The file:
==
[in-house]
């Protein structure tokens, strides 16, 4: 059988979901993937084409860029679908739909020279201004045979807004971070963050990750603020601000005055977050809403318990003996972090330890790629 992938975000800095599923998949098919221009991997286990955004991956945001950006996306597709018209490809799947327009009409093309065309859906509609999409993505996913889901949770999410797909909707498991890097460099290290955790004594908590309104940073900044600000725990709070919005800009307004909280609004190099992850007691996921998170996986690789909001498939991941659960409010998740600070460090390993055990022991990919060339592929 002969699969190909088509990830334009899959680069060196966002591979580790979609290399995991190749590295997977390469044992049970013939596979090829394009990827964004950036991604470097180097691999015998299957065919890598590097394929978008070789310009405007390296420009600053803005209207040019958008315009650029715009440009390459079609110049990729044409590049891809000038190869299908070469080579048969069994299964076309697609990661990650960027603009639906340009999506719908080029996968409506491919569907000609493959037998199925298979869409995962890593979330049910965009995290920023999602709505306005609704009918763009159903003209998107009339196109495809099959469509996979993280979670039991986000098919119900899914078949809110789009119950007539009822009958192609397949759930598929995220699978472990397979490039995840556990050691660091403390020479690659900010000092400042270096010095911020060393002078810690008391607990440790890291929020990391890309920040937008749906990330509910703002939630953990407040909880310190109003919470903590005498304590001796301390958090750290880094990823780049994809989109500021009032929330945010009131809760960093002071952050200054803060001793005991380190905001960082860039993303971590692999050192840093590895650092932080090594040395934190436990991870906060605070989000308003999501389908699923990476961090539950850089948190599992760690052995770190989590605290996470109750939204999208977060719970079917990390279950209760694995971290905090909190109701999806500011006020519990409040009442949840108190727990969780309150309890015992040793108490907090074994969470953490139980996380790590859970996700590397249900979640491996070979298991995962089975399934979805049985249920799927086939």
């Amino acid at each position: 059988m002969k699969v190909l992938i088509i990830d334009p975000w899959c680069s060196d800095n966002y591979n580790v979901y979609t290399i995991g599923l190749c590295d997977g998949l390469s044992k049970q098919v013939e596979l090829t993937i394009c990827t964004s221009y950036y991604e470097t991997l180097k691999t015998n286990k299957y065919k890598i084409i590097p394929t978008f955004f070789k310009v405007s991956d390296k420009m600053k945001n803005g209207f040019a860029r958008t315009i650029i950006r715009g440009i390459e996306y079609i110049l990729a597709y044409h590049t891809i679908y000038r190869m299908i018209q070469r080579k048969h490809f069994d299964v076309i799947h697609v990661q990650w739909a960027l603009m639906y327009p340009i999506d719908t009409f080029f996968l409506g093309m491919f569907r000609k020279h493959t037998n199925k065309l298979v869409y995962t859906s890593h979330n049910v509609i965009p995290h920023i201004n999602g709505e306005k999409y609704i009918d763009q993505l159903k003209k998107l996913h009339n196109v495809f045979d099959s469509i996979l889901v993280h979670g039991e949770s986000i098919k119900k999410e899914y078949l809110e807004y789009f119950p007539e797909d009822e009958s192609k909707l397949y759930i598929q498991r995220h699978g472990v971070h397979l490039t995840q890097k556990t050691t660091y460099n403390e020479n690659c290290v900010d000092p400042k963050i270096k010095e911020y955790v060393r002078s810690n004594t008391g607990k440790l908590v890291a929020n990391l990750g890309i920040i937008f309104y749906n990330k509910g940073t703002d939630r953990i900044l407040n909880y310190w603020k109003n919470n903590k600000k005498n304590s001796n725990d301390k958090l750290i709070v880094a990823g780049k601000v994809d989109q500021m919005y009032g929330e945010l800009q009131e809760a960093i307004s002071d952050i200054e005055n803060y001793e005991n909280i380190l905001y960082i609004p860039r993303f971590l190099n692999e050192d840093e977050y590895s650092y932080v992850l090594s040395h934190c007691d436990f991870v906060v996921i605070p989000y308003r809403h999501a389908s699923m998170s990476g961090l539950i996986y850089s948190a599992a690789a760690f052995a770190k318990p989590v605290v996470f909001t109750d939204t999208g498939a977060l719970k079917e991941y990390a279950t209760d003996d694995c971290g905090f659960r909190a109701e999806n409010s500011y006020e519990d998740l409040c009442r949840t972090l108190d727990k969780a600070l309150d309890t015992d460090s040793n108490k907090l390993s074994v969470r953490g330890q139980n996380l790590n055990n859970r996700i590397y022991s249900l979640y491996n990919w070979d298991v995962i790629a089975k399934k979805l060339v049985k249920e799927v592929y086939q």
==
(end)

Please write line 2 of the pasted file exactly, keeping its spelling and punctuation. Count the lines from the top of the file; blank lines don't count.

């Protein structure tokens, strides 16, 4: 059988979901993937084409860029679908739909020279201004045979807004971070963050990750603020601000005055977050809403318990003996972090330890790629 992938975000800095599923998949098919221009991997286990955004991956945001950006996306597709018209490809799947327009009409093309065309859906509609999409993505996913889901949770999410797909909707498991890097460099290290955790004594908590309104940073900044600000725990709070919005800009307004909280609004190099992850007691996921998170996986690789909001498939991941659960409010998740600070460090390993055990022991990919060339592929 002969699969190909088509990830334009899959680069060196966002591979580790979609290399995991190749590295997977390469044992049970013939596979090829394009990827964004950036991604470097180097691999015998299957065919890598590097394929978008070789310009405007390296420009600053803005209207040019958008315009650029715009440009390459079609110049990729044409590049891809000038190869299908070469080579048969069994299964076309697609990661990650960027603009639906340009999506719908080029996968409506491919569907000609493959037998199925298979869409995962890593979330049910965009995290920023999602709505306005609704009918763009159903003209998107009339196109495809099959469509996979993280979670039991986000098919119900899914078949809110789009119950007539009822009958192609397949759930598929995220699978472990397979490039995840556990050691660091403390020479690659900010000092400042270096010095911020060393002078810690008391607990440790890291929020990391890309920040937008749906990330509910703002939630953990407040909880310190109003919470903590005498304590001796301390958090750290880094990823780049994809989109500021009032929330945010009131809760960093002071952050200054803060001793005991380190905001960082860039993303971590692999050192840093590895650092932080090594040395934190436990991870906060605070989000308003999501389908699923990476961090539950850089948190599992760690052995770190989590605290996470109750939204999208977060719970079917990390279950209760694995971290905090909190109701999806500011006020519990409040009442949840108190727990969780309150309890015992040793108490907090074994969470953490139980996380790590859970996700590397249900979640491996070979298991995962089975399934979805049985249920799927086939």